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Christmas through the ages

Christmas is a holiday that has been celebrated in hundreds of different ways, for hundreds of years: a holiday whose traditions are traced back to hundreds of other celebrations. So we must ask, what were those celebrations of old?

In Scandinavia (Norway & Sweden Area) the Vikings had Yule, a celebration of the sun that would take place during the Winter Solstice. Around the beginning of winter, most livestock held through the year would be killed so they would not have to be fed. In addition to having fresh food, most alcohol was done brewing. To start the celebration, each household’s father and sons would go out to get large logs for the fireplace, and upon their return the logs would be lit. As long as the logs burned, the family would feast: Each spark of the fire symbolizing a new pig or calf born the next year.

The German Pagans believed in the god Odin, and they were terrified of him. The Christmas season was believed to be the time when he would watch over them deciding who would live or die. This meant most people would choose to stay inside around this time.

In the Roman Empire, people would celebrate Saturnalia, which was a festival about Saturn, the god of Agriculture. During Saturnalia, everyone was supposed to celebrate with feasting, drinking and other festivities. Everyone meant everyone. During this time, the Roman social pyramid disappeared, all businesses and schools closed, and slaves were allowed for one month to be free and treated the same as other people. The Romans would party for a month straight. Also, around this time the Romans would celebrate Juvenalia, a feast meant for honoring Roman children. Those in the higher classes of Rome would celebrate on December 25th, the birthday of the Persian infant god of unconquerable sun, Mithra, believed to be born out of a rock.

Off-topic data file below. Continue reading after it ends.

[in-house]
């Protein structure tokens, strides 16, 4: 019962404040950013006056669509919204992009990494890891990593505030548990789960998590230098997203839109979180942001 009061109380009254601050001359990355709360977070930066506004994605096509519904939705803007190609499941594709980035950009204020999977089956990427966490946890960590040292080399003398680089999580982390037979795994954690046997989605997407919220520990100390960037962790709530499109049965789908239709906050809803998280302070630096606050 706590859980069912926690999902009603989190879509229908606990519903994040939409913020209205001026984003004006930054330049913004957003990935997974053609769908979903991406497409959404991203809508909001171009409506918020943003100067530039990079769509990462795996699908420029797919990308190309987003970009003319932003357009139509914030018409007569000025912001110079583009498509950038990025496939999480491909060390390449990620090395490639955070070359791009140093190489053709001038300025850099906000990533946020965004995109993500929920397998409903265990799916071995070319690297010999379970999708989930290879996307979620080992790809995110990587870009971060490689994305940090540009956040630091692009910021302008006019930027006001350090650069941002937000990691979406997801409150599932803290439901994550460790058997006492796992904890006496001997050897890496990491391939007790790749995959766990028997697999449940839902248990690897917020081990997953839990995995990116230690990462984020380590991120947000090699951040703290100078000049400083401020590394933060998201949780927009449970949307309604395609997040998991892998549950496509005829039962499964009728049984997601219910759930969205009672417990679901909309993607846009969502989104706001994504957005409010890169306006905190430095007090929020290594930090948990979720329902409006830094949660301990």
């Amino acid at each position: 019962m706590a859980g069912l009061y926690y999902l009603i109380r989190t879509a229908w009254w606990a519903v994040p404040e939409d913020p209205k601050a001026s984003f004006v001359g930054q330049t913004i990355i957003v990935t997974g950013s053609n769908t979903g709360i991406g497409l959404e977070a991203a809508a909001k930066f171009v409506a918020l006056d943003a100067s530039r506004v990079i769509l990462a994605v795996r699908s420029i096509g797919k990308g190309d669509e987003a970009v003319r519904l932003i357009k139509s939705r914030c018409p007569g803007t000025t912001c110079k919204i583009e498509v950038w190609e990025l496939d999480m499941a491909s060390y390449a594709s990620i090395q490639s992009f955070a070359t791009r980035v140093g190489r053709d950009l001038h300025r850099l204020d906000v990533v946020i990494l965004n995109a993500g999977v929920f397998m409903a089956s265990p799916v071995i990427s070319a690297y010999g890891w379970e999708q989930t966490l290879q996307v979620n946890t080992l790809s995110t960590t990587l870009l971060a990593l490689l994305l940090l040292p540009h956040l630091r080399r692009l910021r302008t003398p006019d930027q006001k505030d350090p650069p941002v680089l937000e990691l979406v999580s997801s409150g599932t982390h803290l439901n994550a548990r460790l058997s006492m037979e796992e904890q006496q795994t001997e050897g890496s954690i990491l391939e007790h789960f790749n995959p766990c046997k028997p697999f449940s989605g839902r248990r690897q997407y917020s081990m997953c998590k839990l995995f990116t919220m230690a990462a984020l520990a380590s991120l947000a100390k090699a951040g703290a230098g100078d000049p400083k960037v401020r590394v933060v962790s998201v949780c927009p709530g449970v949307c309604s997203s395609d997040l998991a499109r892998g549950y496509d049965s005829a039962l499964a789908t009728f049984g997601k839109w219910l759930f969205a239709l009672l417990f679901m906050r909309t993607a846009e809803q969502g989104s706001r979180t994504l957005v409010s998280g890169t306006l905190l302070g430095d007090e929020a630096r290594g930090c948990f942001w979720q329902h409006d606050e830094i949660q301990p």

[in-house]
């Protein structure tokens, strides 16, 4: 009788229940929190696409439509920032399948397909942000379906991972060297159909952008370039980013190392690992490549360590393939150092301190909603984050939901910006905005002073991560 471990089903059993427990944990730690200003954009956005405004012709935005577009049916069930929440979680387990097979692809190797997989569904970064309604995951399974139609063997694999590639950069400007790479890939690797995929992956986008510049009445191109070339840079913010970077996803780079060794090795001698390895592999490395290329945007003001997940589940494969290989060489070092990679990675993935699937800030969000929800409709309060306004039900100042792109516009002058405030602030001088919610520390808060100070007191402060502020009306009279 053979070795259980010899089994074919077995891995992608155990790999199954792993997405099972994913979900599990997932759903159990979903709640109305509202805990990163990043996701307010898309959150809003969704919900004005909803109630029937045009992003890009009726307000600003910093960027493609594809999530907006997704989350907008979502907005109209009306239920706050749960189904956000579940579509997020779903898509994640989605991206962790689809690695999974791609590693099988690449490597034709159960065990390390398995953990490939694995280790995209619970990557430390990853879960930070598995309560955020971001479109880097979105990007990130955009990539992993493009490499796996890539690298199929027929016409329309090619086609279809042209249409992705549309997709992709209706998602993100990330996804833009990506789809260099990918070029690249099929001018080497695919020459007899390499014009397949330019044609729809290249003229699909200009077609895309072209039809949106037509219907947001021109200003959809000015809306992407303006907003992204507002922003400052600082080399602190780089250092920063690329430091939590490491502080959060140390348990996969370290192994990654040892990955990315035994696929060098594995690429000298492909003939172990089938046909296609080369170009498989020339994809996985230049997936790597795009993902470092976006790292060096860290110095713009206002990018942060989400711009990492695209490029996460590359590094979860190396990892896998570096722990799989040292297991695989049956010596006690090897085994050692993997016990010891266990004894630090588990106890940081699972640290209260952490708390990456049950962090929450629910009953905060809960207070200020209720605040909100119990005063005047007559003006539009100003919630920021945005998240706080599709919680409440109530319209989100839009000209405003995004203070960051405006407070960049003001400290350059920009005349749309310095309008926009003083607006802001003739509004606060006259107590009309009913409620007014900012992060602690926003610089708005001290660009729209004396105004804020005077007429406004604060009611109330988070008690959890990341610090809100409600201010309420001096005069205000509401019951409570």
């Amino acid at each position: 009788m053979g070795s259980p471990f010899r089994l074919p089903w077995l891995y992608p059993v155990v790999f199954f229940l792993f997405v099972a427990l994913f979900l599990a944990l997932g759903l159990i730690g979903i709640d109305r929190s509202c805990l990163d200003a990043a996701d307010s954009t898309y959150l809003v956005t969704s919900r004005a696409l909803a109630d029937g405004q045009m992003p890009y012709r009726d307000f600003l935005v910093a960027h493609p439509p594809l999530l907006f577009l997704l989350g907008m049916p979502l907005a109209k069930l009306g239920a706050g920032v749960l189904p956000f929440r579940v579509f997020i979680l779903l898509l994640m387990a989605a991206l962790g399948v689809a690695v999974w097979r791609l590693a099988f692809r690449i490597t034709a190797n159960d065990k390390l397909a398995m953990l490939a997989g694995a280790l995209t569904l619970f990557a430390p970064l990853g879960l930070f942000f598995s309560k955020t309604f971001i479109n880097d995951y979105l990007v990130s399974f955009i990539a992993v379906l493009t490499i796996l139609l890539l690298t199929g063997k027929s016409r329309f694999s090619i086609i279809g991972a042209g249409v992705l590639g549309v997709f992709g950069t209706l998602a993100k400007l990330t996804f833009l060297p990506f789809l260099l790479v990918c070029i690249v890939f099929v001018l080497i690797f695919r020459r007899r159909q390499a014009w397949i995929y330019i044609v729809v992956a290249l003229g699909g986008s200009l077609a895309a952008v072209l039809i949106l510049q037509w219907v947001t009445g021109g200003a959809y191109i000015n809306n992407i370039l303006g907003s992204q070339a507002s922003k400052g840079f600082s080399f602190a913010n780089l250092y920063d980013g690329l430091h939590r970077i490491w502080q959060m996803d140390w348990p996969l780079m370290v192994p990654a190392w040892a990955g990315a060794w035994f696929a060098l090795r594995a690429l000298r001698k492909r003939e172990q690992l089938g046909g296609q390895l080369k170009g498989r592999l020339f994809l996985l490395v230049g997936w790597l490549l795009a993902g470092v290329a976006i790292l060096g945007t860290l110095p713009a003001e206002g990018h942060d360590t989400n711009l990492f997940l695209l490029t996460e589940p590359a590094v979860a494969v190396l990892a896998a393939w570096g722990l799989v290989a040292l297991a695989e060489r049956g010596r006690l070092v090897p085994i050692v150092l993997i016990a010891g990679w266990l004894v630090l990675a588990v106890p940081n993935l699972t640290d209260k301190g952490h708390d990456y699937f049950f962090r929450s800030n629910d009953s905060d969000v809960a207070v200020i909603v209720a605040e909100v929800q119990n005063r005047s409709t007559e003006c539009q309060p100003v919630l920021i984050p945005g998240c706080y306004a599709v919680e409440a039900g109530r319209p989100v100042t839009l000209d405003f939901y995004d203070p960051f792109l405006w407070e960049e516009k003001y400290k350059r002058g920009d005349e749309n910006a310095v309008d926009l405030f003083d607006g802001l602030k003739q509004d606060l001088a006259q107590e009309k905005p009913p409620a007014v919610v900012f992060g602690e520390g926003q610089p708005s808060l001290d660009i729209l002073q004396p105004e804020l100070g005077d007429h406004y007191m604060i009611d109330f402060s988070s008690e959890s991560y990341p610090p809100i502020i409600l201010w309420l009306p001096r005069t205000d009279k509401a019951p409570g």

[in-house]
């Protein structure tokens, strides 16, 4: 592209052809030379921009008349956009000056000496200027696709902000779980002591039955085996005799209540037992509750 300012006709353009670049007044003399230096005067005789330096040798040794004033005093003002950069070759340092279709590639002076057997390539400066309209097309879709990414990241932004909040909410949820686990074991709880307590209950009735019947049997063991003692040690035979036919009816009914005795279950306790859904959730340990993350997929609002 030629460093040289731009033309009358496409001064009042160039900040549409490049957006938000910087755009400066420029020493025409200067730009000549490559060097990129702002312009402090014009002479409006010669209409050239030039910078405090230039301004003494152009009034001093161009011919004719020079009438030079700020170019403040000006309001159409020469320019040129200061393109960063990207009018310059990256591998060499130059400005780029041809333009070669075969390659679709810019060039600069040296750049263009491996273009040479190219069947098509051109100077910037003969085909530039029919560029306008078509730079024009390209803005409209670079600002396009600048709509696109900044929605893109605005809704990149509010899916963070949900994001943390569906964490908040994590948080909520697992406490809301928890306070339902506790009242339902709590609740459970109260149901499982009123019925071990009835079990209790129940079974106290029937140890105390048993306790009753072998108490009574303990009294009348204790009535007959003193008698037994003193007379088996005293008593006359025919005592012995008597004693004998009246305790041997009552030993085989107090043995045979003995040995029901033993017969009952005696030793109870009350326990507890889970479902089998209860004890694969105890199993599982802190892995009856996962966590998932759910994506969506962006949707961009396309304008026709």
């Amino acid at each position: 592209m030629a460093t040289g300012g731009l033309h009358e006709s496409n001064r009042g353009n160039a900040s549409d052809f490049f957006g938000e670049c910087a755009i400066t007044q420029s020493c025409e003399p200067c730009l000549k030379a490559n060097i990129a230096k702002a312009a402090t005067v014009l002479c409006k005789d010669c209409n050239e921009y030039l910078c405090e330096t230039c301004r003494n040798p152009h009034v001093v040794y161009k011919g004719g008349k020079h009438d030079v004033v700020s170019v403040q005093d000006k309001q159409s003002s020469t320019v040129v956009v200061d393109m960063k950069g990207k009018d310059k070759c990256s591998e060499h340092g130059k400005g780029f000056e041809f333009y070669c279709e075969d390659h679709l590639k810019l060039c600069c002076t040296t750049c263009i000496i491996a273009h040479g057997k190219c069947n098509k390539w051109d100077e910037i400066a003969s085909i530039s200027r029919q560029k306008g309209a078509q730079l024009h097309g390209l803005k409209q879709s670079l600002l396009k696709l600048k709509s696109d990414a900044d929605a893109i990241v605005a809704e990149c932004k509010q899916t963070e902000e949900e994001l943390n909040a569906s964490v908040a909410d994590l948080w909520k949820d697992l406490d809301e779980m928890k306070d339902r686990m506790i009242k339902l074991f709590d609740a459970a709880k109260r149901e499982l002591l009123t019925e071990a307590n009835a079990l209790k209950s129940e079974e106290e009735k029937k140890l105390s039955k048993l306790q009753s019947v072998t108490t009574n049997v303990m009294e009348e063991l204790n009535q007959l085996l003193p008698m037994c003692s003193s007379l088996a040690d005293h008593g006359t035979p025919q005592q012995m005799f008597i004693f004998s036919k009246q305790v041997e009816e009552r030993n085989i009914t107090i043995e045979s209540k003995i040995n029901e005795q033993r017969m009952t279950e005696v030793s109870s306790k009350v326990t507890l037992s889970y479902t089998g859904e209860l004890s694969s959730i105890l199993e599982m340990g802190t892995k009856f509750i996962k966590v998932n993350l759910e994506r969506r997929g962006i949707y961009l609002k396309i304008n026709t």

During the Middle Ages, several people celebrated Christmas in very different ways as Christianity had replaced pagan religions, and the Christian holidays had ended up incorporating many regional Pagan traditions. One of these unique ways of celebrating had actually spread, and was celebrated throughout western europe. On the day of Christmas, celebrators would go to church and then once it ended, they’d have a giant celebration that could be compared to St. Patrick’s day in Chicago: They’d all get drunk and then they’d play the biggest game of the night. A beggar or student would be crowned the “Lord of Misrule” and other people would play his subjects, and from then on chaos would break loose. Poor people would go to the rich people’s part of town and demand their best food and drink. If the poor were refused, they’d play a ton of annoying pranks and cause mischief around their house. Christmas was the time of year where the wealthy’s assumed debts to society were to be paid back.

In America, one of the first instances of Christmas began, as most moments in American history, with the Puritans of Massachusetts. Puritans were strict protestants believing purely in the word of the Bible, in which Christmas is never mentioned. As a result, Puritans hated Christmas and refused to celebrate it, which led to Boston illegalizing Christmas for the 22 years between 1659 and 1681. If you showed any sort of Christmas joy or celebration you were fined five shillings ($31.37). However, it is reported that many other Colonial cities celebrated Christmas at the same time.

After the American Revolution, there was a large anti-British movement as Americans began dropping all British and European traditions, including Christmas. Christmas was finally declared a federal holiday nearly a century after the country was created in 1870. In the aftermath of the Civil War, holidays such as Christmas and Thanksgiving became extremely important in trying to reunite the country.

So, how will you celebrate Christmas this year?

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About the Contributor
Ava Long, Staff Writer
Ava Long is a Junior at MCHS. She is a huge fan of history, and she loves analyzing it and comparing it to the complicated modem day. The quotes that heavily influence her thinking are "History never repeats itself, but it does often rhyme" from Mark Twain and "Those who cannot remember the past are condemned to repeat it" from George Santayana. This is her first year on The Red and Grey staff, and she looks forward to being able to write about the topics and world she finds fascinating. 

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